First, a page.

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    Isn’t religion fun? Whether you subscribe to it or not (I don’t), it is interesting to see the effect it has on the world and on individual people, whether that effect be good or bad. It is fascinating, and as someone who was raised in and subsequently left a bizarre – yet burgeoningly mainstream – religion, I am drawn to movies critical of the subject.

    Thus, I am excited about what appears to be a psycho-religious double feature this week at University of Louisville’s Floyd Theater, renowned for having the cheapest ticket prices in the world (citation needed).

    First up is tonight’s screening of “Tyrannosaur,” playing at 5:00 and 8:00. This movie is the first feature by Paddy Considine, and it is an expansion of his short film “Dog Altogether.” It tells the story of Joseph (Peter Mullan, “Children of Men,” “Trainspotting”) a violent man with self-destructive tendencies who finds solace in his friendship with Hannah (Olivia Colman, “Hot Fuzz”) a Christian shopkeeper with “a dark secret of her own.”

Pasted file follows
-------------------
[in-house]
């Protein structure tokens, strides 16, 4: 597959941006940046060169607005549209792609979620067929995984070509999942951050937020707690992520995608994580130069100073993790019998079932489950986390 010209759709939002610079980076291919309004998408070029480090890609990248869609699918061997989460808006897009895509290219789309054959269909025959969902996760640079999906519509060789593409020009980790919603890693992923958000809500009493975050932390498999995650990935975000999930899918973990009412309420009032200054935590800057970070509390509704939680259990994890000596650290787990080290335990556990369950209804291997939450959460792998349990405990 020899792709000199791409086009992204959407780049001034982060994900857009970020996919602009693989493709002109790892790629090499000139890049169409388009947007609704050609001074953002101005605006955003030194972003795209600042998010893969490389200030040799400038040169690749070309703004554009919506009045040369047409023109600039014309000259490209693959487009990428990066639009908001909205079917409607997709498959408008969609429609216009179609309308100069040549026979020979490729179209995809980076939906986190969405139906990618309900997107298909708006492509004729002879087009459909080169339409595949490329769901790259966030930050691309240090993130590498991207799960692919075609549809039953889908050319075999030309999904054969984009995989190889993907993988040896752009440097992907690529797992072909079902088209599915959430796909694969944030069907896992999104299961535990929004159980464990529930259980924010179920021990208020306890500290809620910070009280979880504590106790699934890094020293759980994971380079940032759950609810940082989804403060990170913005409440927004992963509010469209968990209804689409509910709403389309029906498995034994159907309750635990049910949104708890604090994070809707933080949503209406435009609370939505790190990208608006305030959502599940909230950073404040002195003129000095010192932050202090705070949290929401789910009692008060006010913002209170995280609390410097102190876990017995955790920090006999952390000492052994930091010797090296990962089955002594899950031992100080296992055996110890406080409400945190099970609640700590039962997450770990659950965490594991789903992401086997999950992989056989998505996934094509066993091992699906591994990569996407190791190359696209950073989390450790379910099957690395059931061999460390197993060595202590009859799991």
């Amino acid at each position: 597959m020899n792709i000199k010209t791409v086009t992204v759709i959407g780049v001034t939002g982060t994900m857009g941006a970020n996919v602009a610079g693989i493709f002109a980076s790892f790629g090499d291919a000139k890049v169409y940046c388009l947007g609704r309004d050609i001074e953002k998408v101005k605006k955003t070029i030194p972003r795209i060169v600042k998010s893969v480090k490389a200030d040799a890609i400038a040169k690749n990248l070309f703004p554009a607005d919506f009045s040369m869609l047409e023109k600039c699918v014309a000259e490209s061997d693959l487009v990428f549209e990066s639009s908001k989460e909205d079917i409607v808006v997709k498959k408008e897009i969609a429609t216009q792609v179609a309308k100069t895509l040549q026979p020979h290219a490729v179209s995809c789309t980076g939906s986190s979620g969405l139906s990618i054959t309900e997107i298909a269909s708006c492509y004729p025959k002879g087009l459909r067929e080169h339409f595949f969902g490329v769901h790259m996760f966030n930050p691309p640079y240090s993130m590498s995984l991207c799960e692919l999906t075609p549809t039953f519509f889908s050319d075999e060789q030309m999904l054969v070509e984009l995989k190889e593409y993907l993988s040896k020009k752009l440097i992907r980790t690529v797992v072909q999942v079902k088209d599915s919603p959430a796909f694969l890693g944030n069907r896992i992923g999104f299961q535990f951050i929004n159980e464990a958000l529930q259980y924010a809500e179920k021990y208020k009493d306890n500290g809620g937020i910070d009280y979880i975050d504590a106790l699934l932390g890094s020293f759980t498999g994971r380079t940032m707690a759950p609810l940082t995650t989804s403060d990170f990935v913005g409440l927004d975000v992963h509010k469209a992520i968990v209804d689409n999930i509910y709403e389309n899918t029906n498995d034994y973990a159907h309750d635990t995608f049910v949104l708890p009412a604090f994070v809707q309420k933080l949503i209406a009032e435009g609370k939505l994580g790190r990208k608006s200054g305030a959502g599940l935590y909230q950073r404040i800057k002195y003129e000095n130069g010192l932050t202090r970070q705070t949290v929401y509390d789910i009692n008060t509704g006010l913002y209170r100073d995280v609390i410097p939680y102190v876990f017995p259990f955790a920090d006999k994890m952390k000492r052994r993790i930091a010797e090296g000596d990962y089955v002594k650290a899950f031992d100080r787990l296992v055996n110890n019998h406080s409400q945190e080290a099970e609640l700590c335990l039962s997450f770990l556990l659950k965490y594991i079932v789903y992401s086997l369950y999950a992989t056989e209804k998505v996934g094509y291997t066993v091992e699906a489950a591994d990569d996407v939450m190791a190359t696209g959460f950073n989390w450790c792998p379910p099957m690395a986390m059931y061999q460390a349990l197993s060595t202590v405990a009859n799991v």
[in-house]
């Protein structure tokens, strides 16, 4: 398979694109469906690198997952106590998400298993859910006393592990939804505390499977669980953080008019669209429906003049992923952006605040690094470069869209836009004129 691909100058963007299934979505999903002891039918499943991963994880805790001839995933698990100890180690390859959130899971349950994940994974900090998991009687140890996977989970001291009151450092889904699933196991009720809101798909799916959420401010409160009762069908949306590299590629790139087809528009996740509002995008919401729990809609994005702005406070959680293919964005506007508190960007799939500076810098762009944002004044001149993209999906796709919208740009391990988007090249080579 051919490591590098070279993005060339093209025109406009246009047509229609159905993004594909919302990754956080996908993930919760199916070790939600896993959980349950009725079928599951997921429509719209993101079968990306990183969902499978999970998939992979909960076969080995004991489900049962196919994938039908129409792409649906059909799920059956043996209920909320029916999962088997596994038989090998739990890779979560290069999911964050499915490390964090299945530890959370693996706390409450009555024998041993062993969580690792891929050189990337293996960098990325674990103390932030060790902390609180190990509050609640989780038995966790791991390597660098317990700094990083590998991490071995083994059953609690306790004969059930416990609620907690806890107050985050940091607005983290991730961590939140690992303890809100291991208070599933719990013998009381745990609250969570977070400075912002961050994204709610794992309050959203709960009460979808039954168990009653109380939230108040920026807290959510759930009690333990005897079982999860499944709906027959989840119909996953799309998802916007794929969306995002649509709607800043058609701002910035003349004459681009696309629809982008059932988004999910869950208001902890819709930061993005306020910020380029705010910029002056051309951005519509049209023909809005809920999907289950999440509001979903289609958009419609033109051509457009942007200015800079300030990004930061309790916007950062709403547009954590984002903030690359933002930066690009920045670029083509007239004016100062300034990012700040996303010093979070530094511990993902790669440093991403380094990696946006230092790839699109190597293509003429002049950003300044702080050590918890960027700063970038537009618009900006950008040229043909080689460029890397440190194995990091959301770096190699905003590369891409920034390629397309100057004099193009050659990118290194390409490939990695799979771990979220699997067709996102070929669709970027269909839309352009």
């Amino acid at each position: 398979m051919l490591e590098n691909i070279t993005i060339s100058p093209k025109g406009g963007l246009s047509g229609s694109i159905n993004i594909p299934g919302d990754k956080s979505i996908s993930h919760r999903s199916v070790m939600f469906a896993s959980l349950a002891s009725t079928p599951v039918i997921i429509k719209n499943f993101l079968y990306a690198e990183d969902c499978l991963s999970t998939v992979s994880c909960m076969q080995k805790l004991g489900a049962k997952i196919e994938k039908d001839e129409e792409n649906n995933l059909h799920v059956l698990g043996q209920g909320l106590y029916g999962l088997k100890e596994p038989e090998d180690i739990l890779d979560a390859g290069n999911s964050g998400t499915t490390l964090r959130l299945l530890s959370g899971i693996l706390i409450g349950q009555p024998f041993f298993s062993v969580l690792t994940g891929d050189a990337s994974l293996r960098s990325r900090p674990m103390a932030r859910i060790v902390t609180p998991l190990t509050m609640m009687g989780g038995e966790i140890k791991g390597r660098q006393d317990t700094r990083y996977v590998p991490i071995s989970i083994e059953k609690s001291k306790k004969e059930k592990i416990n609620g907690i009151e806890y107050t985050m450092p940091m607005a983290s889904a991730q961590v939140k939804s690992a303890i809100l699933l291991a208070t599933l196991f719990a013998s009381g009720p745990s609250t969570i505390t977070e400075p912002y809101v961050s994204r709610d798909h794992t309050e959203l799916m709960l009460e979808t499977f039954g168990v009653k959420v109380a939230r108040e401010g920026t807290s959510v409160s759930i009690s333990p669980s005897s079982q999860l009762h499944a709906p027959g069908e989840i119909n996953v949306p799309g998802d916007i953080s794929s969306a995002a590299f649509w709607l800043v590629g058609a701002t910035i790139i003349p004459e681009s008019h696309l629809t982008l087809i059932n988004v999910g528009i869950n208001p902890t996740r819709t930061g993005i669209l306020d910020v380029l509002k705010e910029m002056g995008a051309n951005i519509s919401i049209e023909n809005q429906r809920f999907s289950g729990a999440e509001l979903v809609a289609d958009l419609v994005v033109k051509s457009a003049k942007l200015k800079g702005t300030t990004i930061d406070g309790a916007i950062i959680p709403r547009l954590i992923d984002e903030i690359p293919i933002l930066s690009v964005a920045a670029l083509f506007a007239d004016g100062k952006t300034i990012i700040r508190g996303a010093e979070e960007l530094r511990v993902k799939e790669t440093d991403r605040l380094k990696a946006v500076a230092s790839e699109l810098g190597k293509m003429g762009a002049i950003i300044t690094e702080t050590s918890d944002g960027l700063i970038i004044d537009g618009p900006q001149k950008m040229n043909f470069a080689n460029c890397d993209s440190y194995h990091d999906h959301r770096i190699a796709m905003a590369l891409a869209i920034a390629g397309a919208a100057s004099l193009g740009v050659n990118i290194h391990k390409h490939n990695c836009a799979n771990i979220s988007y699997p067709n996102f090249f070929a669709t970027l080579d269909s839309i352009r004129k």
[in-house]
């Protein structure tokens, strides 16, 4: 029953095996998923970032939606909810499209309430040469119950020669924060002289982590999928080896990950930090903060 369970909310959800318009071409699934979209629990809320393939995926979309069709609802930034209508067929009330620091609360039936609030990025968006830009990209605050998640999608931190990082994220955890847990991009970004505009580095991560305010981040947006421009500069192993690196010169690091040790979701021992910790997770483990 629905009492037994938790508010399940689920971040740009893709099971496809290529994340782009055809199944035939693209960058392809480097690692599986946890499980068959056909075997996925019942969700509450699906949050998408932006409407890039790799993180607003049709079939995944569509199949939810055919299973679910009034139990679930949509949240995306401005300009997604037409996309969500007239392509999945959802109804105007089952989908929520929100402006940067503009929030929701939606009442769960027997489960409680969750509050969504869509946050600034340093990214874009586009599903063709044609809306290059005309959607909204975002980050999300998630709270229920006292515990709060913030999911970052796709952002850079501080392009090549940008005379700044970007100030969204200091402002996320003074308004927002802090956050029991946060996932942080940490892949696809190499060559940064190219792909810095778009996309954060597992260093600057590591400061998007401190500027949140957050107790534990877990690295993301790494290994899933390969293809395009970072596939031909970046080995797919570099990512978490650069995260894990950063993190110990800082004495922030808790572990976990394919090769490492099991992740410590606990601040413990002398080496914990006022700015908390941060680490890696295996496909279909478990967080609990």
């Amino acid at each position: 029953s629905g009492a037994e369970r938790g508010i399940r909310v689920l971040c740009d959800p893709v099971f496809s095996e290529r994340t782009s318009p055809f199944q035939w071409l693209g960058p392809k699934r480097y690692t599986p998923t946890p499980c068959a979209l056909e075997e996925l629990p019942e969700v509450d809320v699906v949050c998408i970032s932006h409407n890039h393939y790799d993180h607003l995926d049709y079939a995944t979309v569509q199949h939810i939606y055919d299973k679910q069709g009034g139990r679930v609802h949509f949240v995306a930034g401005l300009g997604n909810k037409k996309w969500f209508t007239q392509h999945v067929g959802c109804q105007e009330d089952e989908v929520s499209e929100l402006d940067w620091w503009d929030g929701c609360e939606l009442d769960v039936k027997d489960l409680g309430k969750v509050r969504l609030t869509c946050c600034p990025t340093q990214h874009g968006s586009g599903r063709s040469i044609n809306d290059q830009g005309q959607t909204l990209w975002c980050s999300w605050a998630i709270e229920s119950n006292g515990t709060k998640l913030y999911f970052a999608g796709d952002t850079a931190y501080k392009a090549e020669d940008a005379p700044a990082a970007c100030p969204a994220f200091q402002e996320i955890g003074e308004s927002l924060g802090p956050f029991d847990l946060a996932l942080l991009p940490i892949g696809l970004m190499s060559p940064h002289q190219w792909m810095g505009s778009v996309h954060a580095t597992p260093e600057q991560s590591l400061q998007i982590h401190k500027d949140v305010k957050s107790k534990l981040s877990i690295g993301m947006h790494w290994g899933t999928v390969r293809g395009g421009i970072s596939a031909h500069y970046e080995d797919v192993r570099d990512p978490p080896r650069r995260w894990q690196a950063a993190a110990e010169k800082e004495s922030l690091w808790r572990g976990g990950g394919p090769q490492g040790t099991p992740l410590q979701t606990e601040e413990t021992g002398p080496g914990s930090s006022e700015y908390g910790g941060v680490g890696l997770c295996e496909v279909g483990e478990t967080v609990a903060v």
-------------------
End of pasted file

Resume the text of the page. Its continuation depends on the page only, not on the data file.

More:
The weekend brings five screenings of “Martha Marcy May Marlene,” which plays at 5:00 and 8:00 on Friday and Saturday, and at 8:00 on Sunday. This film tells the story of Martha (Elizabeth Olsen, younger sister of Mary-Kate and Ashley) who returns to her family after spending two years living with a cult run by a man named Patrick (John Hawkes, who received an Oscar nomination for his performance in “Winter’s Bone”). Although presumably safe, Martha begins to fear that she is being watched by members of the cult.

    The Floyd Theater is located on the third floor of the Student Activities Center on the University of Louisville campus. Admission to the films costs $1.50 for U of L students and $3.00 for the general public. More information can be found at the SAC Film Committee’s Facebook page.

    Image courtesy of the Internet Movie Database.

    Allan Day's picture

    About Allan Day

    There are legitimate theories that the Big Bang originated from the collapse of a black hole in a fourth-dimensional universe. This stuff fascinates me, and I love reading about it. I love reading about science. And about anything, for that matter, provided it's interesting - and everything is potentially interesting, so I'm fascinated by a lot of things. I also read a lot of fiction (Kurt Vonnegut deserves deification) and watch a lot of movies (Charlie Chaplin also deserves deification). I've made a few short films myself. I'm also a writer of everything - I'm close to a Bachelor's in English at IUS. My life consists of reading, writing, bartending, and taking care of my daughter full-time. Life is busy and life is stressful, but that's why there's music and art and other forms of relaxation.

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